Mandy Eve-Barnett's Blog for Readers & Writers

My Book News & Advocate for the Writing Community ©

Bibliophile’s Collective Tuesday – My Writing Process

January 25, 2022
mandyevebarnett


Capital City Press, Clareview

One of the main questions I am asked is how do I write and what is my process. It may seem like a simple question, but it results in a complex answer that maybe wasn’t expected. Every writer has their own process, but it is normally split between writer called a panster (free flow) or plotter. A plotter has note cards, sticky notes, a story board, or some other framework they utilize to plot and plan the narrative. The panster (free flow writer) does not use any method, although, they may jot down some notes, such as character names and relationships, settings and continuity points as they write.

I am a free flow writer and always have been (until recently, I’ll get to that shortly). I tried to use the ‘romance format’ once, which resulted in the one and only time I had writer’s block, so never again! I will try to explain as best I can my process here, so here goes.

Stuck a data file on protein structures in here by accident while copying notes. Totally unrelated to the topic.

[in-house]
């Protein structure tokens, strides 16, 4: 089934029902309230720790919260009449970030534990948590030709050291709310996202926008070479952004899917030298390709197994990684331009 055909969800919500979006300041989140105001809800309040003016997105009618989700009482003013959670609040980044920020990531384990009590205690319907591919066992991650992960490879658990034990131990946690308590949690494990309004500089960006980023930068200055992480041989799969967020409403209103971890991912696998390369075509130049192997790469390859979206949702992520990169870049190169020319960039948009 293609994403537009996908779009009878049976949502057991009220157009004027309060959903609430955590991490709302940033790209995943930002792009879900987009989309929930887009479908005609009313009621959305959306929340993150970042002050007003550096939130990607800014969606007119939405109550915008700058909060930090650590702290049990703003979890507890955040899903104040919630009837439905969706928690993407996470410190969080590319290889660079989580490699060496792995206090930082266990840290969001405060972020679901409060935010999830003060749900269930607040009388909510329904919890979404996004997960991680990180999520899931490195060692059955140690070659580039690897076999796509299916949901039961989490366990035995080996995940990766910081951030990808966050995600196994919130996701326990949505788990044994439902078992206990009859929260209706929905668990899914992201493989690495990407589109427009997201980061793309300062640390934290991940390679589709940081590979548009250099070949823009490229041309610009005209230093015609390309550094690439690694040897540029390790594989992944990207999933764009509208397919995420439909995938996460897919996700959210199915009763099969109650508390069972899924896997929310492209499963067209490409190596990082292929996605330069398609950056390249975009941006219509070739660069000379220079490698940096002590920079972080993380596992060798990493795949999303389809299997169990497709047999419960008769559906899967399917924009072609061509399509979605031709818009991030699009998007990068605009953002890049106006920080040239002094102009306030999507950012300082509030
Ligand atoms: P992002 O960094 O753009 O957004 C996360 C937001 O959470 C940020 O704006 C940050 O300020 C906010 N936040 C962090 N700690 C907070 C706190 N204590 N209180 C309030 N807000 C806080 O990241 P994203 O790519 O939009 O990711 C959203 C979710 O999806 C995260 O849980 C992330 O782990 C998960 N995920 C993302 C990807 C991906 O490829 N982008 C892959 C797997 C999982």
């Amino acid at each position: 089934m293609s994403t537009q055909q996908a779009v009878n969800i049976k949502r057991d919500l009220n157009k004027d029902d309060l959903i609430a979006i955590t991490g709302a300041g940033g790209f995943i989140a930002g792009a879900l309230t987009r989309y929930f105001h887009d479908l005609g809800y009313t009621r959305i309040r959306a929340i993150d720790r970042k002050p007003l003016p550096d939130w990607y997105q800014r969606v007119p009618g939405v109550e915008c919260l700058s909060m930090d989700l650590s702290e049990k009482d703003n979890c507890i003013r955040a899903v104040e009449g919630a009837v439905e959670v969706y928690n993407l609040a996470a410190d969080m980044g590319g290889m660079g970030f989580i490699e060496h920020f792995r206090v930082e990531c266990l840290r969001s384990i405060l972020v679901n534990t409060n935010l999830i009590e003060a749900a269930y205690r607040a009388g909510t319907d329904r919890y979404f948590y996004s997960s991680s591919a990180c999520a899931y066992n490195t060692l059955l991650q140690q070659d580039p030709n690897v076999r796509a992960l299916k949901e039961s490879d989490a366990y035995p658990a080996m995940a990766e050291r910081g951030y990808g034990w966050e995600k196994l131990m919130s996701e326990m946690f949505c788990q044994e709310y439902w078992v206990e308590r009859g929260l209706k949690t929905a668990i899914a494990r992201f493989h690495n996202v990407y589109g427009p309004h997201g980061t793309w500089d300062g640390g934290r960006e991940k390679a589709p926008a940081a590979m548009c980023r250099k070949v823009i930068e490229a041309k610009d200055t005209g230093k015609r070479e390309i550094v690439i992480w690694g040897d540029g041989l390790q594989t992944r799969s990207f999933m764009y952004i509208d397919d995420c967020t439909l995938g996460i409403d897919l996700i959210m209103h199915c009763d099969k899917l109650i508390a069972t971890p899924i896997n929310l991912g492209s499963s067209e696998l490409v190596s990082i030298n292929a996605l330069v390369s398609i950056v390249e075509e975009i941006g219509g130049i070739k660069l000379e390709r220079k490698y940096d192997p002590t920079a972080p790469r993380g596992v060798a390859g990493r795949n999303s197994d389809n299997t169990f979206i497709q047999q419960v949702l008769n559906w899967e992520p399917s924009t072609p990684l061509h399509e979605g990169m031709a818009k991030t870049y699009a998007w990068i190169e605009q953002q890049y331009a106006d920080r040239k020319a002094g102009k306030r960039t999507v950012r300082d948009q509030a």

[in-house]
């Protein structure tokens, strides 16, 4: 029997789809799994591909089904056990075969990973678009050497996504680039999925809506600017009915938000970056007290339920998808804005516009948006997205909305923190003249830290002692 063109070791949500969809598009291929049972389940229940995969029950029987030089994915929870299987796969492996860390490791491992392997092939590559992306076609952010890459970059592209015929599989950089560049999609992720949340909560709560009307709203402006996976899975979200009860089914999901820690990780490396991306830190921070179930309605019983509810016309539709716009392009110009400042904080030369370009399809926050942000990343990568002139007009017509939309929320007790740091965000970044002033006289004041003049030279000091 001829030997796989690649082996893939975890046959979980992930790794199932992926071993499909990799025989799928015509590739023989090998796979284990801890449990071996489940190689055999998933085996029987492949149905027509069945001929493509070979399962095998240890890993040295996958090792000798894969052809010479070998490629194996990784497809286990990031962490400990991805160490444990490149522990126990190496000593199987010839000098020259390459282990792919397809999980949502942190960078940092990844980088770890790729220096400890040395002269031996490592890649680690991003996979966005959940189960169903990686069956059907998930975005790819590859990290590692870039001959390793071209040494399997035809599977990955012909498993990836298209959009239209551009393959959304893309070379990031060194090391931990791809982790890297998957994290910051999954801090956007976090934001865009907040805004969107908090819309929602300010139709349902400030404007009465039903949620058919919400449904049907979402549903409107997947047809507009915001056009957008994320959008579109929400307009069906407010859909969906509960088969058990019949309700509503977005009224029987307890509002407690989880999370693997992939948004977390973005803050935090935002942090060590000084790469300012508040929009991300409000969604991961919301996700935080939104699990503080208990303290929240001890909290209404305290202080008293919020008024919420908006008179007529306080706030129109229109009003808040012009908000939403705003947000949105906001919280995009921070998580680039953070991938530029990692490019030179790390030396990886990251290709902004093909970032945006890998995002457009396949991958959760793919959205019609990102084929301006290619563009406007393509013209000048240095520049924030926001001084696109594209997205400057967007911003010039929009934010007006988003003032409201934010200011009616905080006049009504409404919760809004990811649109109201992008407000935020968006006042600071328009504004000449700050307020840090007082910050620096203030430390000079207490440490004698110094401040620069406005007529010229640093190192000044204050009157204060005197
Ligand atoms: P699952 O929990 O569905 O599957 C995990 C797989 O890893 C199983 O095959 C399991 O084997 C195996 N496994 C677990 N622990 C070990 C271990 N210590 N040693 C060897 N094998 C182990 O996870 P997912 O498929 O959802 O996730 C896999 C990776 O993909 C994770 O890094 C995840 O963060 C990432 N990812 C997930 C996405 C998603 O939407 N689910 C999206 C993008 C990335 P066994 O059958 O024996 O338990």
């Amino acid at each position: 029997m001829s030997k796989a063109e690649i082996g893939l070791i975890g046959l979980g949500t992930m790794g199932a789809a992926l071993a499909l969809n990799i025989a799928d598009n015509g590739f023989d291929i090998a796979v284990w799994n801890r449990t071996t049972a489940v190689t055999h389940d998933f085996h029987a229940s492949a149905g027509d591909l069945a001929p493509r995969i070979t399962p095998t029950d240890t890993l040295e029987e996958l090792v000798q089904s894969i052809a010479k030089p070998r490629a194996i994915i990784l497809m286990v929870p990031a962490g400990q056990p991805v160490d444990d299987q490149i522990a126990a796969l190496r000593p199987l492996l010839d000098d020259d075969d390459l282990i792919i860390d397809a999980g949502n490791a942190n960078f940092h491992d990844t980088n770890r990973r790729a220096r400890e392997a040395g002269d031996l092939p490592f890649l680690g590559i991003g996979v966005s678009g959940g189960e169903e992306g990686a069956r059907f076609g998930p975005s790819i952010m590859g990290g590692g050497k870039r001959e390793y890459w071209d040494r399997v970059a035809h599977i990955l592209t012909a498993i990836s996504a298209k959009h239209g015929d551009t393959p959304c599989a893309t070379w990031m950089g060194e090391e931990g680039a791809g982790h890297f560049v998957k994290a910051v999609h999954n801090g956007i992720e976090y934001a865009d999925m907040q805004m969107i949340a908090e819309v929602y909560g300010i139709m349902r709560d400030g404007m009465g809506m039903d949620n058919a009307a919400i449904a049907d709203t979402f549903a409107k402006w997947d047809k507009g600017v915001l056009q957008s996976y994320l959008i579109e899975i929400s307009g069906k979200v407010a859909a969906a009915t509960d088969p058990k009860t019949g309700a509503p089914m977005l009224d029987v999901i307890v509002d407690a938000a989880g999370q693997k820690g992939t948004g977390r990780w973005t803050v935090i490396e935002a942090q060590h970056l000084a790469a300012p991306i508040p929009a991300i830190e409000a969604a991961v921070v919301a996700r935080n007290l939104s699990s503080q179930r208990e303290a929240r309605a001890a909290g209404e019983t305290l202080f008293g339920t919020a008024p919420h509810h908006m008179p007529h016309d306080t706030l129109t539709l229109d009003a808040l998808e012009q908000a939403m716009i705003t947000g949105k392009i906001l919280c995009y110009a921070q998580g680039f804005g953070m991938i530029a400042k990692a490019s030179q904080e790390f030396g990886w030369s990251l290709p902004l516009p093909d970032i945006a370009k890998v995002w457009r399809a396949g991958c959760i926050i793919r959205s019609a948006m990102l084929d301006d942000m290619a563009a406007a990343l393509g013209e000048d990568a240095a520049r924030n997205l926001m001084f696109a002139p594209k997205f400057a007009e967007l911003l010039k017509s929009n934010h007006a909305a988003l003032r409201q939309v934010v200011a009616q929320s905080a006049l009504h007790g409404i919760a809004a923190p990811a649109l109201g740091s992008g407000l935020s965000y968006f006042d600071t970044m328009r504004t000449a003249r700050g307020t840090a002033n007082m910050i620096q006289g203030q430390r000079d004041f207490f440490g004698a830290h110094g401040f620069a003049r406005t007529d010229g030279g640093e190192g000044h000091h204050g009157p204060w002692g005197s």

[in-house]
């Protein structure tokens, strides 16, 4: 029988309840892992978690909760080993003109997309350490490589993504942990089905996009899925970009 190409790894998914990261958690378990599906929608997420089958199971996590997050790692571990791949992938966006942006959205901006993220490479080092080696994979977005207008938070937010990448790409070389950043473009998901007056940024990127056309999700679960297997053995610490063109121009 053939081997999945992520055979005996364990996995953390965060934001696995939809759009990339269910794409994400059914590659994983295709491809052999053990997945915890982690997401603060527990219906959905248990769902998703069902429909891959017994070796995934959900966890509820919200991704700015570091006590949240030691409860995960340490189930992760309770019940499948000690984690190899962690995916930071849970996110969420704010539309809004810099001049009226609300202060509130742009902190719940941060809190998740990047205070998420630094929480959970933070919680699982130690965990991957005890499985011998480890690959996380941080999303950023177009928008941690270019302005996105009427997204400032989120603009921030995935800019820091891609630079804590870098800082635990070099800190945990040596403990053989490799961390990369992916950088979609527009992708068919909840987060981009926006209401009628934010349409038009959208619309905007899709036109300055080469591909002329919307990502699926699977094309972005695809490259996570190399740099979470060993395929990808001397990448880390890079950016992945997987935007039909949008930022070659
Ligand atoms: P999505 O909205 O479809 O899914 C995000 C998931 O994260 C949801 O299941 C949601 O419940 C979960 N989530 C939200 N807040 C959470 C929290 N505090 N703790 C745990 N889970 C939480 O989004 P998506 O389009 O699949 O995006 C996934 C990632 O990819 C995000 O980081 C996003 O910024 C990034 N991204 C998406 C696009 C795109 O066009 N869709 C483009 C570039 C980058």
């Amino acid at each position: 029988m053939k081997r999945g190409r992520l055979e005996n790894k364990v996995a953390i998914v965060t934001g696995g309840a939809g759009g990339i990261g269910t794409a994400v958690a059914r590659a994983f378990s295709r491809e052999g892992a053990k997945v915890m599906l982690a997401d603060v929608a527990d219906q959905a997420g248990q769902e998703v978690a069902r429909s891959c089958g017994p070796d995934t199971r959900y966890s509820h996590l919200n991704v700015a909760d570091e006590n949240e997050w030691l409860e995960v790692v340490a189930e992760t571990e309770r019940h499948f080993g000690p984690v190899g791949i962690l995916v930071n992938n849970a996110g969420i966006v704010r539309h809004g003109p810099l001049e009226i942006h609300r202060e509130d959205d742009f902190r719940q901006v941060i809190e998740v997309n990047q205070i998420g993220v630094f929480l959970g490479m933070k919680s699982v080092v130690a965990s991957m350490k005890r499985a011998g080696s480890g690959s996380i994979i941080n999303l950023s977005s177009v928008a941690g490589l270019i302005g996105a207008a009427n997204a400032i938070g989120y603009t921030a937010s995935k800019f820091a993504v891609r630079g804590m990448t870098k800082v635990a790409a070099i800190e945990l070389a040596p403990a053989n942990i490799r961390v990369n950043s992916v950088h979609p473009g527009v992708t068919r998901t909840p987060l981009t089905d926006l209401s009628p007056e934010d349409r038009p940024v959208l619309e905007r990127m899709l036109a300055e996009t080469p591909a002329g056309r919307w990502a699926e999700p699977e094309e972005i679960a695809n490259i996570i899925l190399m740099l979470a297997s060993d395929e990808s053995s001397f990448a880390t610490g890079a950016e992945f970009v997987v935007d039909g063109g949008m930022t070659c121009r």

When an idea forms in my mind resulting from a prompt, an overheard conversation, a life experience, a photo or object, a dream or something else, I either let it brew in my mind to see if it will gather momentum or it propels me into writing several paragraphs. Gradually characters form, a setting materializes, and an initial story emerges, whether I ponder or write the idea. There is no specific plot or storyarc at this point, just the first instance of the narrative.

As the idea takes hold of my imagination, I allow the story to tell itself, sounds weird, I know, but it really does flow from mind to fingertip. I find it’s best not to force the narrative, but let it take its own pace. On multiple occasions I have thought the story will go in one direction only for it to go in a completely random direction. This for me is the fun of writing not fully knowing where the characters will lead me. As I write, the story plays like a movie in my head, I ‘see’ the settings, the characters, their lives and just like a movie have no idea what will happen. I do, however, become familiar with my characters, their backstory, motivations and personalities.